ASHLAND, Ky. – For the last 51 years, John Radjunas has had the game ball from Ashland’s 1967 state championship victory tucked away at his home.
Radjunas, who was a senior quarterback, was handed the football by one of the game’s officials as he was running off the field following Ashland’s 19-14 triumph over Elizabethtown.
The official figured it would be something Ashland would want in its trophy case, Radjunas said.
Fifty-one years later, the ball has found its way there after Radjunas presented it to Tomcat athletic director Mark Swift who made a spot for the encased football beside the ’67 championship trophy in the two-year-old wall display.
Principal Jamie Campbell, football coach Tony Love and cheerleading coach Cathy Goble were also at the impromptu ceremony.
Radjunas had no intention of keeping it when it was handed to him but the game ball – and even the Tomcats’ state championship victory – took a backseat to circumstances of these damp and dreary day.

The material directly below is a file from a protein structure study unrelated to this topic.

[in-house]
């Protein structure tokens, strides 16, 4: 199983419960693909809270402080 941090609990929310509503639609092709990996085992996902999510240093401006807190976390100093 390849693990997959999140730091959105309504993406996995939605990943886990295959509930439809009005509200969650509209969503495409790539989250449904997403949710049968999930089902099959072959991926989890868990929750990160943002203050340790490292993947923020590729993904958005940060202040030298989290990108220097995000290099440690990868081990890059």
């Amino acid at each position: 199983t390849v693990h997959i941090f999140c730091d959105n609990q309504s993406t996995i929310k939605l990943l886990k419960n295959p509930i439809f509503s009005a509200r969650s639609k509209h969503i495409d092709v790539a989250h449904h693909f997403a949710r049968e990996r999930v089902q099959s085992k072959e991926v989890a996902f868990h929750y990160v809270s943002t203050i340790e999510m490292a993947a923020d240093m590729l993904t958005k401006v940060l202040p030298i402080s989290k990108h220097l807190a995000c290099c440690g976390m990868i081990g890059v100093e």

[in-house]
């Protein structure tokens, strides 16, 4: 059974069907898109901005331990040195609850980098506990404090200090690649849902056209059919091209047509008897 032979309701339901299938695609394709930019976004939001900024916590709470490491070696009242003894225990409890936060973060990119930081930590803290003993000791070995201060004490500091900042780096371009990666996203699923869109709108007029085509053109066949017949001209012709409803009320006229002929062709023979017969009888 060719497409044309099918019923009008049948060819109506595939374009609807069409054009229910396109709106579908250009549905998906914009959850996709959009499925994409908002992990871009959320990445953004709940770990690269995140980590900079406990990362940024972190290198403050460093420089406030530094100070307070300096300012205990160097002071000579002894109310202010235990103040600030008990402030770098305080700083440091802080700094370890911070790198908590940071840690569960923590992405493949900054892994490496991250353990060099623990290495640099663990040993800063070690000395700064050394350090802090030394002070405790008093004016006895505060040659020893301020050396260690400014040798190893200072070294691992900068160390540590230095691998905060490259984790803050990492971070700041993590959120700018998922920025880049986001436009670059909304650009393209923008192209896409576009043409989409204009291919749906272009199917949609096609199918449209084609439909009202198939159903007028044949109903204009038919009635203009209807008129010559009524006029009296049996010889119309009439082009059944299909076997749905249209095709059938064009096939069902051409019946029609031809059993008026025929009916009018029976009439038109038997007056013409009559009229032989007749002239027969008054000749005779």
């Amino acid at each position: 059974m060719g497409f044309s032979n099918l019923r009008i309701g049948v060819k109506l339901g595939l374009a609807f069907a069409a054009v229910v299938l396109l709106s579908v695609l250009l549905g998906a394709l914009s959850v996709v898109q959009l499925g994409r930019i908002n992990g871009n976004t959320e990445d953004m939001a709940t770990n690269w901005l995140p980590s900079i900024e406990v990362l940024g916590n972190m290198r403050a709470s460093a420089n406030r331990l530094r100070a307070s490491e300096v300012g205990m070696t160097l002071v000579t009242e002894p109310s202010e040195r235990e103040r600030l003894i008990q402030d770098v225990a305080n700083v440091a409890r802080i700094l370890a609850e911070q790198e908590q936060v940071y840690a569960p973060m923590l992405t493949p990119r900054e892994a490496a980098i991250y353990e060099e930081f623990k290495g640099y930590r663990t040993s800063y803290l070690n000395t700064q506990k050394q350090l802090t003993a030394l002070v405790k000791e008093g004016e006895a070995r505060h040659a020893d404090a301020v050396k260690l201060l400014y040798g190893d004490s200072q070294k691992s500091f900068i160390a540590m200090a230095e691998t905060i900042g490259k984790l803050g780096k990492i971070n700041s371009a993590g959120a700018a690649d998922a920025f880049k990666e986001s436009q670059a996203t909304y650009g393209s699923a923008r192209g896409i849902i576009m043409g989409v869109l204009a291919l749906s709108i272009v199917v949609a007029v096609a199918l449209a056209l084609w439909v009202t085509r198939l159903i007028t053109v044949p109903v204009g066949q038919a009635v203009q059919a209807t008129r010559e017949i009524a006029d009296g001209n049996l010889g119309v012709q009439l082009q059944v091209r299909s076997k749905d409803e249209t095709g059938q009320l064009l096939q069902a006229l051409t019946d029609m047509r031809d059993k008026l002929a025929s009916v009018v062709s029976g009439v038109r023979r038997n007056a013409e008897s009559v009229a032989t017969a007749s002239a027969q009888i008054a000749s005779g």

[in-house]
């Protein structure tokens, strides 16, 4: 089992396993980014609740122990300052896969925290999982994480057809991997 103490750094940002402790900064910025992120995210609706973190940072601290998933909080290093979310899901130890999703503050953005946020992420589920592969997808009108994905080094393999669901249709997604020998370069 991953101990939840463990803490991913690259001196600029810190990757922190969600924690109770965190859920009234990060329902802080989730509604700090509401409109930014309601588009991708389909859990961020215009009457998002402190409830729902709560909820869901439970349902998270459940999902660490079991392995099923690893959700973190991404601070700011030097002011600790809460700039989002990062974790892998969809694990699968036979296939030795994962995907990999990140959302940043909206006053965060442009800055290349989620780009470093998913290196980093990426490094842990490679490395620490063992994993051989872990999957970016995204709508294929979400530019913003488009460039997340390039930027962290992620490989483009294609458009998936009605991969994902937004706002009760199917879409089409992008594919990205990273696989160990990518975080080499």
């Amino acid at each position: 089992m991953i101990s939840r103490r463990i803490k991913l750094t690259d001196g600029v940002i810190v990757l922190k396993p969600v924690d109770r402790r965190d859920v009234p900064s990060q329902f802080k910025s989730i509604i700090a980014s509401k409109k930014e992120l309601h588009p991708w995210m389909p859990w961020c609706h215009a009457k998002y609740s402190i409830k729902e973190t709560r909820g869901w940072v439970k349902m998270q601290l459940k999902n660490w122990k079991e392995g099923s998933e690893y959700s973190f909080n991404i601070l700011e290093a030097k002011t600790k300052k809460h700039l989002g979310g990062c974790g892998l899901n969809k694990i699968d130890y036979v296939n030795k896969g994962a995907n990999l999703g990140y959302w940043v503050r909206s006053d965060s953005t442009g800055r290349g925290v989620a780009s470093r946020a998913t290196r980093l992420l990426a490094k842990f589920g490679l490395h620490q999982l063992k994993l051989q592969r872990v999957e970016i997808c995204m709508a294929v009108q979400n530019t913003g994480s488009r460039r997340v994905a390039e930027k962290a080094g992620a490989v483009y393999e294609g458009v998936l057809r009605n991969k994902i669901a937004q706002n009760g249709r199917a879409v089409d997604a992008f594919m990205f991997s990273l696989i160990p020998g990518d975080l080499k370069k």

Ashland’s victory at the Fairgrounds in Louisville will be forever linked with the tragic death of Joe Franklin, who was killed that morning in an automobile accident. He was traveling to a basketball scrimmage with four others that morning when he crashed on U.S. 60 just past Morehead. The passengers in the accident survived.
The players didn’t learn about what happened until after the game when coach Jake Hallum told them. Cheers turned to tears as they mourned the death of the popular Franklin, an All-American boy who played football as a sophomore but chose to concentrate on his best sport, basketball, as a junior.
It was no time to show off the game ball, Radjunas reasoned, so he tucked it into his bag and mostly forgot about it. The next day the Tomcats bused home and he went into the locker room and saw the football in the bag but decided, well, he would just keep it.
After all, Radjunas and everybody else associated with the Tomcat team and fans, were numb over the horrendous news. The championship even had a hollow ring to it.
He took care of the football over the years, even painting STATE CHAMPS 1967 ASHLAND 19, ETOWN 14 on it. Radjunas also purchased a nice case for it.
But after learning that Ashland had rebuilt its trophy case in the lobby of James A. Anderson Gymnasium, he knew that’s where it needed to be for all Tomcat fans to see.
So he made connections with Cathy Goble, his classmate, and she contacted Swift to put it all in motion. Then, on Thursday morning, the ‘ol quarterback made one more handoff for the Tomcats.